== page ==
Hyundai i30 Review

Volkswagen, Toyota and Mazda must be so thrilled, over the moon, don’t you think? All three major players so overjoyed over the new i30. Take a careful look at the new i30 if you're in the market for a Golf, Corolla or Mazda3 - because it's raised the bar for the whole segment.

In fact, in August last year (just a few months ago), Volkswagen Group Australia boss, Michael Bartsch came out swinging. Do you remember that? He said (quote): “I don’t think anyone gets up in the morning and goes, 'I’m aspiring to own a Korean car'”.

Well, I’ll tell you what, the new Hyundai i30 SR Premium (in particular) is a very impressive car. In fact, I could aspire to own the crap out of this, every day, seven days a week and twice on Sunday. 

So I think if you go to Mr Bartsch’s office today and look at the clock up on the wall, it’s word-eating o’clock.

The rest of the range is pretty impressive too.

The Range

The i30 range is so simple, even a politician would get it. You’ve got Active down the bottom and then there’s a fork in the road, and you can elect to go for the comfort models: the Elite and the Premium, on one side, or you could go the sporty route instead, with the SR and the SR Premium above it.

i30 Basic
'Active'

i30 tracking 1.jpg

Hyundai i30 Active models have a lot of very useful standard equipment that competitors costing the same lack.

The base model is very well suited to average singles, couples and young families who want basic transportation without it being too 'poverty'.

Active models come with a 2.0-litre direct injection (the latest injection tech) petrol four and a choice of six-speed manual or six-speed auto transmissions.

i30 Comfort
'Elite' or 'Premium'

i30 front.jpg

i30 Elite and Premium step up in equipment level as you go through the range. Both models get premium inclusions.

There is one engine and one transmission available: a 1.6-litre turbodiesel with seven-speed dual-clutch auto.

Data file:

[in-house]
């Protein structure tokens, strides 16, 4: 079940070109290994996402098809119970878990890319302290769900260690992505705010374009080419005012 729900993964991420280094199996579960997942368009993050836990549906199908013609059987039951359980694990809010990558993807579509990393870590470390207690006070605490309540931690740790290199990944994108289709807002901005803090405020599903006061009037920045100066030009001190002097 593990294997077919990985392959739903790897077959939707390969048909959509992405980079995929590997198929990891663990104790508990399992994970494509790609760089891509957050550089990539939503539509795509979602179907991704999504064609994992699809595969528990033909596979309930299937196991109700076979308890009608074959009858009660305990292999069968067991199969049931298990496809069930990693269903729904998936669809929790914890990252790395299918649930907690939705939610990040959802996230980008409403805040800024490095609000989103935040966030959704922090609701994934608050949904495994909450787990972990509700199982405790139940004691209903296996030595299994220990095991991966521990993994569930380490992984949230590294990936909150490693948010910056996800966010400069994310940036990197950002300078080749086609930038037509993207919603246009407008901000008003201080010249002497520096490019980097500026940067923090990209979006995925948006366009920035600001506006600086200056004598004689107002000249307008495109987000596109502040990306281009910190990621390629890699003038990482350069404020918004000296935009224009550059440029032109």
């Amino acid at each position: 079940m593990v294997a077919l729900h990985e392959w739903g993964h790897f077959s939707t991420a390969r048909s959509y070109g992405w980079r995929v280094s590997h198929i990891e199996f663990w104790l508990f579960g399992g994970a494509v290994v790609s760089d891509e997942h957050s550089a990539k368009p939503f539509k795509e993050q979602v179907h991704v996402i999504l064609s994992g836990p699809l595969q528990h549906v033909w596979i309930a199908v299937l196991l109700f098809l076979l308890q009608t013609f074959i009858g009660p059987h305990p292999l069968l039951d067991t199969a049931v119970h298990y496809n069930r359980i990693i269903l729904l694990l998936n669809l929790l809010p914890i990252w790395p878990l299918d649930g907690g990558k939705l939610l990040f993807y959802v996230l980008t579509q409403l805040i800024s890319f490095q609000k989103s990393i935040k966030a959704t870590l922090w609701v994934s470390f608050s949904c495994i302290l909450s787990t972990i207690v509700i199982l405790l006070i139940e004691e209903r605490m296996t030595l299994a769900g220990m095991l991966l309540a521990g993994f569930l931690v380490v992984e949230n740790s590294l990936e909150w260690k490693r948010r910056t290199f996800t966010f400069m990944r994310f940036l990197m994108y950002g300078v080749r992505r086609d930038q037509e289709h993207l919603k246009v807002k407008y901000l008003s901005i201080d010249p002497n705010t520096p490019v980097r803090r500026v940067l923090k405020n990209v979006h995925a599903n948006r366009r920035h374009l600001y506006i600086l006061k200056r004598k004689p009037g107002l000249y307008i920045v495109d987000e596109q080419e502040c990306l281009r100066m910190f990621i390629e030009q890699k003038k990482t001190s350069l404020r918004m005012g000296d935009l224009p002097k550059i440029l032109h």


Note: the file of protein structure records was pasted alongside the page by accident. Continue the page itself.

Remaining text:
The diesel delivers great low and middle rpm power and terrific economy, but you will need a regular highway run to keep the particle filter healthy.

i30 Sport
'SR' or 'SR Premium'

i30 r34 tracking 2.jpg

SR models have a 1.6-litre turbo petrol engine and a choice of six-speed manual or seven-speed dual-clutch auto.

This car really delivers on the 'affordable performance' front. Power delivery blows many competitors out of the water, and there's no need for expensive premium unleaded, either.

Extensive local suspension tuning means the ride and handling more than keeps up with the powertrain.

When you go back to Active, you’ve got a 2.0L GDI petrol engine with either a six-speed manual or a six-speed automatic transmission. If you want one of the comfort models, the Elite or the Premium, then you're going to be driving a 1.6-litre turbodiesel, and that comes with a seven-speed dual-clutch transmission (DCT). 

Over in 'Sportsville', with SR models, you can have a six-speed manual transmission on the basic SR or a seven-speed dual-clutch transmission (and SR Premium is seven-speed dual-clutch transmission only).

Don’t panic about the DCT, it’s only Ford, Volkswagen and Audi that can’t get those to live. Hyundai’s DCT has been here for quite a few years now behind this 1.6-litre turbo petrol engine, in particular, and the diesel as well (it was introduced a bit later on) and it’s has proven quite reliable in service so there's no reason to be concerned on that front.

Poverty, Packed?

There’s almost an unwritten law in the car industry that goes, Eleventh Commandment: The bottom of the range must be a nasty little stripped-out dungbox that only an accountant could love because he’s buying them by the score for a rental car company or a government department. 

That leaves the average Aussie family car buyer out in the cold if you want basic transportation, but you don’t want a poverty pack.

But the i30 Active has absolutely broken this mould.

The list of standard inclusions with i30 Active is nothing less than astonishing. You get GPS with a big fat screen as standard and built in to that is Apple CarPlay and Android Auto. You also get standard Tyre Pressure Monitoring System, LED daytime running lamps, you get a five-star safety rating with seven airbags (more on this in the ANCAP i30 crash-test page >>), automatic headlamps, you get rear parking sensors and a reversing camera all standard plus 16-inch alloys with a full-sized spare tyre and conventional cruise control. 

I don’t know about you, but I’ve had poverty before and that’s not it.

If you're in the market for affordable family transport you really need to pay close attention to the features on offer from the likes of Toyota Corolla, Mazda3 and Volkswagen Golf (and here's the important bit) at the same price point.

Hyundai i30 Active

Hyundai i30 Active has an impressive list of standard features including:

  • GPS navigation
  • Apple CarPlay and Android Auto
  • Tyre pressure monitoring
  • Five-star safety (seven airbags)
  • Auto headlamps